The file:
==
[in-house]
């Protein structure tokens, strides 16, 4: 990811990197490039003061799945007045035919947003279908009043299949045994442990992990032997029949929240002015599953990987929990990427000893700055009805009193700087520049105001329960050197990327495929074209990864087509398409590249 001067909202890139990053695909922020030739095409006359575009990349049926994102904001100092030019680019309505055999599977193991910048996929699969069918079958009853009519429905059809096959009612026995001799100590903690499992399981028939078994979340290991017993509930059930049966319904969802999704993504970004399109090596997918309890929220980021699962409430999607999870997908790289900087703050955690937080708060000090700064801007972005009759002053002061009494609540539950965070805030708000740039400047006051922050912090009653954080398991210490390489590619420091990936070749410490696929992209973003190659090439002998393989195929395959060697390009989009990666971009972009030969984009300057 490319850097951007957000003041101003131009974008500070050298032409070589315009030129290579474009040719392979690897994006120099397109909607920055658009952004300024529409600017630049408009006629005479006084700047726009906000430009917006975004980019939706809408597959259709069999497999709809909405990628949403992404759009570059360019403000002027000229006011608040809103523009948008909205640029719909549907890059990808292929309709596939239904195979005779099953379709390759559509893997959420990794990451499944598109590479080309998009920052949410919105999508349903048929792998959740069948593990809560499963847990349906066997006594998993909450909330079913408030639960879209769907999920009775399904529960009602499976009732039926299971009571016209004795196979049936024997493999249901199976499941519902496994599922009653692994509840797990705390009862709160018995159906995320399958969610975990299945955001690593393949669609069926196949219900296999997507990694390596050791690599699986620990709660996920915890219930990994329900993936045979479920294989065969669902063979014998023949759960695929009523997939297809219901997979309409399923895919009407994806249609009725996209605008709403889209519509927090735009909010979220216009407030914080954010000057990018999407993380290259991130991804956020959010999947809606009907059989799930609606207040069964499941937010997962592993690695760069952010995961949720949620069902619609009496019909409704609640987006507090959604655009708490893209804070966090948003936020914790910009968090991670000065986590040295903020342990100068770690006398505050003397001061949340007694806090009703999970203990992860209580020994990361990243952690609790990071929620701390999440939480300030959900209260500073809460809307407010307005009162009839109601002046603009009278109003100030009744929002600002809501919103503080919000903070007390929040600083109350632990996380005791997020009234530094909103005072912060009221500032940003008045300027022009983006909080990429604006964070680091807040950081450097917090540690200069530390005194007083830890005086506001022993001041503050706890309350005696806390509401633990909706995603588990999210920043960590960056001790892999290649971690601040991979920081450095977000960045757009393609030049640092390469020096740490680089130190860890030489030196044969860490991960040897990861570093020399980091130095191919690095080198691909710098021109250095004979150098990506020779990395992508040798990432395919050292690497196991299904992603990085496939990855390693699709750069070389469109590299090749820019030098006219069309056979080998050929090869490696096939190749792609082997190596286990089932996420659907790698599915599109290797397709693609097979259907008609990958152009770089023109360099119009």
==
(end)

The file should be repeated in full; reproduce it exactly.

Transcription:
[in-house]
């Protein structure tokens, strides 16, 4: 990811990197490039003061799945007045035919947003279908009043299949045994442990992990032997029949929240002015599953990987929990990427000893700055009805009193700087520049105001329960050197990327495929074209990864087509398409590249 001067909202890139990053695909922020030739095409006359575009990349049926994102904001100092030019680019309505055999599977193991910048996929699969069918079958009853009519429905059809096959009612026995001799100590903690499992399981028939078994979340290991017993509930059930049966319904969802999704993504970004399109090596997918309890929220980021699962409430999607999870997908790289900087703050955690937080708060000090700064801007972005009759002053002061009494609540539950965070805030708000740039400047006051922050912090009653954080398991210490390489590619420091990936070749410490696929992209973003190659090439002998393989195929395959060697390009989009990666971009972009030969984009300057 490319850097951007957000003041101003131009974008500070050298032409070589315009030129290579474009040719392979690897994006120099397109909607920055658009952004300024529409600017630049408009006629005479006084700047726009906000430009917006975004980019939706809408597959259709069999497999709809909405990628949403992404759009570059360019403000002027000229006011608040809103523009948008909205640029719909549907890059990808292929309709596939239904195979005779099953379709390759559509893997959420990794990451499944598109590479080309998009920052949410919105999508349903048929792998959740069948593990809560499963847990349906066997006594998993909450909330079913408030639960879209769907999920009775399904529960009602499976009732039926299971009571016209004795196979049936024997493999249901199976499941519902496994599922009653692994509840797990705390009862709160018995159906995320399958969610975990299945955001690593393949669609069926196949219900296999997507990694390596050791690599699986620990709660996920915890219930990994329900993936045979479920294989065969669902063979014998023949759960695929009523997939297809219901997979309409399923895919009407994806249609009725996209605008709403889209519509927090735009909010979220216009407030914080954010000057990018999407993380290259991130991804956020959010999947809606009907059989799930609606207040069964499941937010997962592993690695760069952010995961949720949620069902619609009496019909409704609640987006507090959604655009708490893209804070966090948003936020914790910009968090991670000065986590040295903020342990100068770690006398505050003397001061949340007694806090009703999970203990992860209580020994990361990243952690609790990071929620701390999440939480300030959900209260500073809460809307407010307005009162009839109601002046603009009278109003100030009744929002600002809501919103503080919000903070007390929040600083109350632990996380005791997020009234530094909103005072912060009221500032940003008045300027022009983006909080990429604006964070680091807040950081450097917090540690200069530390005194007083830890005086506001022993001041503050706890309350005696806390509401633990909706995603588990999210920043960590960056001790892999290649971690601040991979920081450095977000960045757009393609030049640092390469020096740490680089130190860890030489030196044969860490991960040897990861570093020399980091130095191919690095080198691909710098021109250095004979150098990506020779990395992508040798990432395919050292690497196991299904992603990085496939990855390693699709750069070389469109590299090749820019030098006219069309056979080998050929090869490696096939190749792609082997190596286990089932996420659907790698599915599109290797397709693609097979259907008609990958152009770089023109360099119009």